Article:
McBarnes talked to potential supporters about his plans to unify city and county governments, end infighting and promote small-business growth. He promised to engage citizens and make sure people could speak up at local government meetings without feeling intimidated.

Youth involvement also was part of his platform. McBarnes wants to create a job-shadowing program to help high school students explore various professions. He also hopes to work with city youths and inspire them to return to Frankfort after college.

"Some of the youths feel shoved aside in this community," McBarnes said. "I want to make sure those who go on to further education are proud of their community and make them want to come back."

Other commitments he’s made include preserving municipal employee health insurance benefits, working on city beautification, seeking grant funds and assisting with the Frankfort Roundhouse — a project to build a proposed railroad museum and business center on the city’s west side.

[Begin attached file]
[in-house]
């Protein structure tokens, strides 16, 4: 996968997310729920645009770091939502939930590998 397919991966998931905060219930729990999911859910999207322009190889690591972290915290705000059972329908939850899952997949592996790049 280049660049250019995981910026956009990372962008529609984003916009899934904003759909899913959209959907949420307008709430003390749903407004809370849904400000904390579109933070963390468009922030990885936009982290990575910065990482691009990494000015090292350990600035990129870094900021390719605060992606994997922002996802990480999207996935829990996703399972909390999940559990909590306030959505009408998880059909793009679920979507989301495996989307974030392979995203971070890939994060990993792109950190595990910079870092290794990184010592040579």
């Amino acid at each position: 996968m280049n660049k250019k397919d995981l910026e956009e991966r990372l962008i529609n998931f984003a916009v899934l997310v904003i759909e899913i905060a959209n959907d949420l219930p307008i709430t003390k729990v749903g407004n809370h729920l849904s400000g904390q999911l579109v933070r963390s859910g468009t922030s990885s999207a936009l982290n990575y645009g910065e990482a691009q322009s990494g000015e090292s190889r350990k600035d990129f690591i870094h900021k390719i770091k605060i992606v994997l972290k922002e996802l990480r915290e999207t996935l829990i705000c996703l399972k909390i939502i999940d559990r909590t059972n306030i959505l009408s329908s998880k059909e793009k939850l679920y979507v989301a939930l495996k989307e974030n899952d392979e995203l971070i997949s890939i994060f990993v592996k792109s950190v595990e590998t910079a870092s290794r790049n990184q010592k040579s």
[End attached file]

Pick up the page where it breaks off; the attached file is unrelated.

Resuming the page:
Online vs. Main Street Tax Debate Continues

The dispute over collection of online sales taxes is not a new one. The Alliance for Main Street Fairness argues that online-only retailers have a distinct advantage, but the author offers that convenience (not avoiding sales taxes) drives the buying decisions for many. TechJournal South offers analysis:

Federal law currently requires retailers to collect sales taxes in states where they have a nexus (a physical presence such as a store, warehouse or other facilities). Since Internet-only retailers do not have a nexus in most states, they are not currently required to collect the taxes.